Drug lord 'El Chapo' Guzman recaptured

Image 1 of 4

Escaped prisoner and notorious Mexican drug-lord Joaquin "El Chapo" Guzman has been re-captured, said Mexican President Enrique Pena Nieto via Twitter.

"Mission accomplished: we got him. I would like to inform the Mexican people that Joaquin Guzman Loera has been captured," said Pena Nieto in Spanish.

In a follow up tweet, Pena Nieto wrote that he'd like to recognize the Mexican government for "this important achievement."

During the raid, Mexican marines seized two armored vehicles, eight rifles, one handgun and a rocket-propelled grenade launcher. Guzman was caught after a shootout in the city of Los Mochis, in his home state of Sinaloa. Five people were killed and one Mexican marine wounded.

The drug kingpin had escaped from a maximum security prison for the second time last July.

Guzman, who headed the powerful Sinaloa Cartel, was last seen in the showers of the Altiplano prison, about 56 miles outside the Mexico City, according to a statement from the National Security Commission. He went to the shower area but after some time was lost by security camera surveillance. When authorities went to check his cell, it was empty.

A manhunt began immediately in the surrounding area and highways. Flights were also suspended at Toluca airport near the penitentiary.

Guzman was captured in February 2014 after more than a decade on the lam. He was listed as 56 years old at the time, though there are varying dates for his birth.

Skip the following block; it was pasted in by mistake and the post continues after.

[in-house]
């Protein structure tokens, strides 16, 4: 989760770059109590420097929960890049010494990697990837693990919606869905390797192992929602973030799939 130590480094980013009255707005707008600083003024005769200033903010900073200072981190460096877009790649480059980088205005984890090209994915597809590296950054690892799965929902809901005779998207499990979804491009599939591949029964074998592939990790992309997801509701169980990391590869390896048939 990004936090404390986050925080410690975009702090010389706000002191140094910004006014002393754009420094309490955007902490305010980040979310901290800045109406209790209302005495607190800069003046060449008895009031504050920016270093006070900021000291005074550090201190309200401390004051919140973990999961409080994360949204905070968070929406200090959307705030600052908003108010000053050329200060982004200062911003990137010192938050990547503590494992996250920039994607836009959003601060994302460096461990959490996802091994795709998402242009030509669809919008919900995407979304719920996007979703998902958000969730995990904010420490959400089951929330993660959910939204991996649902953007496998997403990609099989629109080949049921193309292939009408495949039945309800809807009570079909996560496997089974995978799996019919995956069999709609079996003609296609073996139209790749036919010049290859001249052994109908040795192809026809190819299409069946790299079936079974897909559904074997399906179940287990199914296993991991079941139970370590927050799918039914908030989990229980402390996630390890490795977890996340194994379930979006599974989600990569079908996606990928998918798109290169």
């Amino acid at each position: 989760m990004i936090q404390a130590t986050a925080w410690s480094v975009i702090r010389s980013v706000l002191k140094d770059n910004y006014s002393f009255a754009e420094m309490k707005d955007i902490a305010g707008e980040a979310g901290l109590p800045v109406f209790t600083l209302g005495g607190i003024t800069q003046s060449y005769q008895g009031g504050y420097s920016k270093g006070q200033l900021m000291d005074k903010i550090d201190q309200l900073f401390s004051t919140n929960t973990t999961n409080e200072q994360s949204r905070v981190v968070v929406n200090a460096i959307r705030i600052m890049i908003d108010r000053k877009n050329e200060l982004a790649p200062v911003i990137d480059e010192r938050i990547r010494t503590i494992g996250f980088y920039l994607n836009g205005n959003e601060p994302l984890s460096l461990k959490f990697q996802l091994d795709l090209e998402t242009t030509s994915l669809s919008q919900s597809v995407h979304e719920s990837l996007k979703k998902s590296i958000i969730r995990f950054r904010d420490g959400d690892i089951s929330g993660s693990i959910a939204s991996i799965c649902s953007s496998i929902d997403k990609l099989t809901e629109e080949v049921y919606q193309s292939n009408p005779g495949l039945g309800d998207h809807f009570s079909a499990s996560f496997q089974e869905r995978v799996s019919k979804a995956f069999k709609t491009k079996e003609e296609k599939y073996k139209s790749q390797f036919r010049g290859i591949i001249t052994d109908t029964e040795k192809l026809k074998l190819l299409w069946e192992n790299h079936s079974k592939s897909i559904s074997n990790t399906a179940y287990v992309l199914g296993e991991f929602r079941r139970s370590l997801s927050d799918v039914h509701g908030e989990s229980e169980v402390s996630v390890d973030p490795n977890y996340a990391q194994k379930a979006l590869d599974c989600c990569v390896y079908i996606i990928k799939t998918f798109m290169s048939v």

During his time as a fugitive, Guzman transformed himself from a middling Mexican capo into arguably the most powerful drug trafficker on the world. His fortune grew to be estimated at more than $1 billion, according to Forbes magazine, which listed him among the "World's Most Powerful People" and ranked him above the presidents of France and Venezuela.

The Sinaloa Cartel empire stretches throughout North America and has reached Europe and Australia. The cartel has been heavily involved in the bloody drug war in Mexico for the last decade which has cost about 100,000 lives.

Sinaloa is believed now to control most of the major crossing points for drugs at the U.S. border with Mexico.

Guzman was first caught by authorities in Guatemala in 1993, extradited and sentenced to 20 years in prison in Mexico on drug-trafficking-related charges. He escaped from another maximum security prison, Puente Grande in western Jalisco state, in 2001, with help of prison guards. The lore said he escaped in a laundry cart, though there were several tales of how he got away.